Four years after the University of Georgia's Savannah River Ecology Laboratory nearly closed, the 61-year-old research lab is still going -- not exactly going strong, but not on the brink of extinction, either.
"It's doing fine. It's stable," said Carl Bergmann, a UGA assistant vice president for research and a former director of the Savannah River lab.
A prospective candidate to become the lab's next director visited Athens on Tuesday, giving a public presentation in the auditorium of the UGA Ecology Building and meeting with administrators and ecologists.
Tuesday's visitor, Gene Rhodes, assistant director of the National Wildlife Research Center in Fort Collins, Colo., is one of three finalists for the director job, said Bergmann.
Administrators hope to have the leader named by September, he said.
UGA officials picked a candidate for the job this spring, but he withdrew for personal reasons, Bergmann said.
UGA researchers have been conducting research continuously at the lab, at the Savannah River Site in Aiken County, for more than six decades.
Eugene Odum, for whom UGA's Odum School of Ecology is named, began doing research there in 1952, although the laboratory wasn't formally established until 10 years later.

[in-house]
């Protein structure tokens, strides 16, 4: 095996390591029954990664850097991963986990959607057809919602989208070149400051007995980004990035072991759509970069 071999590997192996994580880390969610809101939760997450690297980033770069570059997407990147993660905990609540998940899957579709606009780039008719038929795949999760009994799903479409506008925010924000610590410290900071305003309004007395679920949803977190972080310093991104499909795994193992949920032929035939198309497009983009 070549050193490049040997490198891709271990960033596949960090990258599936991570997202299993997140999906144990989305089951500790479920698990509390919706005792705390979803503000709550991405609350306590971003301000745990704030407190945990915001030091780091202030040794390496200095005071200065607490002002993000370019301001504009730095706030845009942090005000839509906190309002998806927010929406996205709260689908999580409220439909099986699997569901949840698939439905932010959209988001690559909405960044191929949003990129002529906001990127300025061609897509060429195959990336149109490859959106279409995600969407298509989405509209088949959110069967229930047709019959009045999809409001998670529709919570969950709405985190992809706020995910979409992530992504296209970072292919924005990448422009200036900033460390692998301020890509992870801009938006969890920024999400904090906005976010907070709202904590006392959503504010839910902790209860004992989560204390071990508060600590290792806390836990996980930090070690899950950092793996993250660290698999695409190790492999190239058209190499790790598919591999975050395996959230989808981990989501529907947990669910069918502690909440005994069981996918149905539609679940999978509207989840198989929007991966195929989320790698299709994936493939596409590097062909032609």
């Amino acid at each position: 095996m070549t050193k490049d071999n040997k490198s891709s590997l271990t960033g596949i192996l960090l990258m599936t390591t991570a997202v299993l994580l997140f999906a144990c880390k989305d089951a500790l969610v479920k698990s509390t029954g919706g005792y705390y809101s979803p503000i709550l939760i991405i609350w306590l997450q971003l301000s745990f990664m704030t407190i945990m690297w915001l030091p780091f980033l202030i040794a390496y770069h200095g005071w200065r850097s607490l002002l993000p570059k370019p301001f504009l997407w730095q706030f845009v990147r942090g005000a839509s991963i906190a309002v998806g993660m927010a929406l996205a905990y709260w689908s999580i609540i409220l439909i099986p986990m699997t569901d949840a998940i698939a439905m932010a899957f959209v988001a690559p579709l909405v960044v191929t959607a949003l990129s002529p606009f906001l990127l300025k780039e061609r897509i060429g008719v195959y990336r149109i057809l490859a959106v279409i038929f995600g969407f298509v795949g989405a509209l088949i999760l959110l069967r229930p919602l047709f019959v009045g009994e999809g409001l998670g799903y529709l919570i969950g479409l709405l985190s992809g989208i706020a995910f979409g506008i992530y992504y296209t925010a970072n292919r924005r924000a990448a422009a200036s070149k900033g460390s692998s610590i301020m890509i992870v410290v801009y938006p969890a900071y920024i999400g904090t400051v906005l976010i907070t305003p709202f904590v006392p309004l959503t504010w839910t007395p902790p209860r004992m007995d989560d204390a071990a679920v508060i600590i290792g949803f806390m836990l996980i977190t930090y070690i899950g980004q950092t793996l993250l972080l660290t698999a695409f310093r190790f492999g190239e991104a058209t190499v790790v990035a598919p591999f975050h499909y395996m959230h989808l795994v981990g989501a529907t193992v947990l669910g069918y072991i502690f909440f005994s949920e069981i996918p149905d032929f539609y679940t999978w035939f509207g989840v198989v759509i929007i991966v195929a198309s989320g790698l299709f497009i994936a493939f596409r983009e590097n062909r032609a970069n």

Odum and other scientists wanted to study the effects of radiation at the site, formerly used to manufacture weapons-grade nuclear fuel.
At one time the Savannah River Ecology Laboratory generated more research funding than any other single campus unit, employing more than 200 scientists and other workers.
About 55 scientists and other employees work there now, Bergmann said -- up from 45 about four years ago.
In 2007, U.S. Department of Energy officials unexpectedly slashed the lab's funding to $1 million, down from $8 million two years earlier, and began talking about cutting off funding entirely.
Future federal support for the lab is uncertain, Bergmann said.
"It's obviously much-reduced. We have a much smaller group of scientists. But the people there are committed. There are a number of enthusiastic young faculty," said SREL research ecologist Rebecca Sharitz.
"We still have the land," she said.
In some parts of the site, generations of scientists have been recording data about the land, water and living things for decades.
At about 310 square miles, the Savannah River Site is the largest protected wildlife habitat in the Eastern United States, bigger than the Great Smoky Mountains National Park.